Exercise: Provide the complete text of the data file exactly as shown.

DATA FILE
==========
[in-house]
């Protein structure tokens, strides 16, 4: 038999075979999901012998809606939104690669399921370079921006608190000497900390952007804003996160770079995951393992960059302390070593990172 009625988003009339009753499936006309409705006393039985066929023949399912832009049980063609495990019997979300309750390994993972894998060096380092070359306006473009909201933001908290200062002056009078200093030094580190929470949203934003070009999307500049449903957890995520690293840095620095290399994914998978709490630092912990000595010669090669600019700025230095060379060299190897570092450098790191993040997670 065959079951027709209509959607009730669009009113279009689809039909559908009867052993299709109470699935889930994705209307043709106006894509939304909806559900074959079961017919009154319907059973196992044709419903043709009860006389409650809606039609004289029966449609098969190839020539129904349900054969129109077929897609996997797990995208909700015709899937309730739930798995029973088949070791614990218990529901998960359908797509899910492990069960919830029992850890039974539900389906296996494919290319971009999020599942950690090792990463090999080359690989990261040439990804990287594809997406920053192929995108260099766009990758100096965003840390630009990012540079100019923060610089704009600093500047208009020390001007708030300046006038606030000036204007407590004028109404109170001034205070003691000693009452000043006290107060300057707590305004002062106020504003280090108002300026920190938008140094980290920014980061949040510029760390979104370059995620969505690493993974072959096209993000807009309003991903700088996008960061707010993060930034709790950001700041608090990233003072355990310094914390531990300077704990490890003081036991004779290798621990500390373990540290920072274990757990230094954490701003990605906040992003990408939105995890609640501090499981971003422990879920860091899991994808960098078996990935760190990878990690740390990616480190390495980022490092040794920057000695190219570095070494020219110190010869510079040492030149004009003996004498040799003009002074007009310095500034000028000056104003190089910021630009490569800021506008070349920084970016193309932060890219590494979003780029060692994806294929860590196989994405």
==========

[in-house]
């Protein structure tokens, strides 16, 4: 038999075979999901012998809606939104690669399921370079921006608190000497900390952007804003996160770079995951393992960059302390070593990172 009625988003009339009753499936006309409705006393039985066929023949399912832009049980063609495990019997979300309750390994993972894998060096380092070359306006473009909201933001908290200062002056009078200093030094580190929470949203934003070009999307500049449903957890995520690293840095620095290399994914998978709490630092912990000595010669090669600019700025230095060379060299190897570092450098790191993040997670 065959079951027709209509959607009730669009009113279009689809039909559908009867052993299709109470699935889930994705209307043709106006894509939304909806559900074959079961017919009154319907059973196992044709419903043709009860006389409650809606039609004289029966449609098969190839020539129904349900054969129109077929897609996997797990995208909700015709899937309730739930798995029973088949070791614990218990529901998960359908797509899910492990069960919830029992850890039974539900389906296996494919290319971009999020599942950690090792990463090999080359690989990261040439990804990287594809997406920053192929995108260099766009990758100096965003840390630009990012540079100019923060610089704009600093500047208009020390001007708030300046006038606030000036204007407590004028109404109170001034205070003691000693009452000043006290107060300057707590305004002062106020504003280090108002300026920190938008140094980290920014980061949040510029760390979104370059995620969505690493993974072959096209993000807009309003991903700088996008960061707010993060930034709790950001700041608090990233003072355990310094914390531990300077704990490890003081036991004779290798621990500390373990540290920072274990757990230094954490701003990605906040992003990408939105995890609640501090499981971003422990879920860091899991994808960098078996990935760190990878990690740390990616480190390495980022490092040794920057000695190219570095070494020219110190010869510079040492030149004009003996004498040799003009002074007009310095500034000028000056104003190089910021630009490569800021506008070349920084970016193309932060890219590494979003780029060692994806294929860590196989994405």